‘Planted’ evidence; ‘poisoned’ tree and fruits-A A +A
Thursday, March 27, 2014
ASK a police officer about "planting" evidence. On
little prodding, he'd say it's standard tactic when cops are in a pinch: to get themselves off the hook or nail down a suspect.
Ask a defense lawyer about complaining against "planted" evidence. Off the record, he'd say it's common strategy to soften harsh publicity against the client even if it wouldn't stand in court.
Lawyers of Benito Tiamzon and his wife raise the issue of "planted" evidence. The Armed Forces in return says AFP has testimony and records, including video of the arrest, that firearms and explosives were indeed seized from the Tiamzon spouses, who head the Communist Party of the Philippines (CPP) and the New People's Army (NPA).
Along with "planting" evidence is the "fruits-of-a-poisoned-tree" principle that disallows evidence produced by an illicit act: an illegally obtained or executed warrant.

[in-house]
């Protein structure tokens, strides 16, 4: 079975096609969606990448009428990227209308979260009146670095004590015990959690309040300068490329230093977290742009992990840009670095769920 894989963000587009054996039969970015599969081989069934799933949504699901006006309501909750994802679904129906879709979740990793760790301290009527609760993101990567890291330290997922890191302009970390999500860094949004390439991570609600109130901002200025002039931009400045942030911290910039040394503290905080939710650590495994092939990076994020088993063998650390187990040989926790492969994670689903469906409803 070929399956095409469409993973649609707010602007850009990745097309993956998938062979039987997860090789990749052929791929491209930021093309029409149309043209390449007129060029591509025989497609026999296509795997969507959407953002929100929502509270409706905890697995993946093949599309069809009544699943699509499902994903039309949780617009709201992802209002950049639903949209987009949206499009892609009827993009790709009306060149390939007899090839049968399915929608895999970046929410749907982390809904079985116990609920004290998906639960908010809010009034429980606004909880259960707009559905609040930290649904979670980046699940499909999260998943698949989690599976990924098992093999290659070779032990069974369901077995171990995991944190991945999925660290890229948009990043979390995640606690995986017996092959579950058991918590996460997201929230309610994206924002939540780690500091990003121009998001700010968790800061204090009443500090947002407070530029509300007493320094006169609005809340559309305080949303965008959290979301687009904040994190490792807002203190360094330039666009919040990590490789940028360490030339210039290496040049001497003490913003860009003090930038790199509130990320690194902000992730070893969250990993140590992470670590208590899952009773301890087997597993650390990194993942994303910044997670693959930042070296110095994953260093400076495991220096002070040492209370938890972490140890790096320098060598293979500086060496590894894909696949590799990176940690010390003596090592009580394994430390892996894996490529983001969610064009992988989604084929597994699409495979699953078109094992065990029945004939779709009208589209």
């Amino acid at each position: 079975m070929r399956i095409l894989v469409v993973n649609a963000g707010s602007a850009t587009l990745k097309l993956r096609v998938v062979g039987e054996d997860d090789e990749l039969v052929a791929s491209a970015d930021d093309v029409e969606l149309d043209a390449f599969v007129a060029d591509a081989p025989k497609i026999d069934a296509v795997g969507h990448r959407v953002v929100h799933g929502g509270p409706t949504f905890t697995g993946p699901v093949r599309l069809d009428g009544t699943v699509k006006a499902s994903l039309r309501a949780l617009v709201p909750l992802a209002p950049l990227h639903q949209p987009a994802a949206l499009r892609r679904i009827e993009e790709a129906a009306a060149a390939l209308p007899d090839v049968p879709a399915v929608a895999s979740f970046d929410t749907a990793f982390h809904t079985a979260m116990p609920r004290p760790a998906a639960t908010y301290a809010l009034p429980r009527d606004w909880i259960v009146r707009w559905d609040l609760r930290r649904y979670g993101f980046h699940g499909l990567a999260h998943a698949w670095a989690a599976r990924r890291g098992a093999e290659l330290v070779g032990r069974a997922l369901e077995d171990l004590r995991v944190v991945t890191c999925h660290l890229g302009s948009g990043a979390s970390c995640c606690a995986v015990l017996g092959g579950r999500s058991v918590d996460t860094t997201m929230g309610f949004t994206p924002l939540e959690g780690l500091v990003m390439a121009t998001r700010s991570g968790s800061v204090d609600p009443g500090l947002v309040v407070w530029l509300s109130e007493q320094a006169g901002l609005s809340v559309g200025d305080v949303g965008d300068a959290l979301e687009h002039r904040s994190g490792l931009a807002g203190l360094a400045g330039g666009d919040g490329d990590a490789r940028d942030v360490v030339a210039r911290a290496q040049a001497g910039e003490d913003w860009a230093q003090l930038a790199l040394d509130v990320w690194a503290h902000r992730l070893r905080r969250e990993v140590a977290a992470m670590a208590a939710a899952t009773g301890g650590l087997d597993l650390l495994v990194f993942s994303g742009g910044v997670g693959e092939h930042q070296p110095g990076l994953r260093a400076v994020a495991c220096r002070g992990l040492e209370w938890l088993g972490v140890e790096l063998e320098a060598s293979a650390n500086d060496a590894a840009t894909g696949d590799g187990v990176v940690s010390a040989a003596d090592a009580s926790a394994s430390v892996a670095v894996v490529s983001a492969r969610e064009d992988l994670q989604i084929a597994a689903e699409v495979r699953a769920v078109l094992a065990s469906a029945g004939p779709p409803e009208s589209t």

As plain as basic farming principle? Maybe but many law enforcers confuse tree (originally flawed evidence) with fruits (other evidences to which the initial evidence leads).
Chink in armor
Underlying reason, often lost on police and military, is what the Supreme Court ruled in People vs. Aminnudin and other cases: "Those enforcing the law are not justified in disregarding the rights of the individual in the name of order...Justice Holmes declared, 'I think it is less evil that some criminals escape than the government should play an ignoble part.'"
The same chink in democracy's armor the Tiamzons now exploit: to benefit from rights granted by the state they seek to destroy.
Published in the Sun.Star Cebu newspaper on March 28, 2014.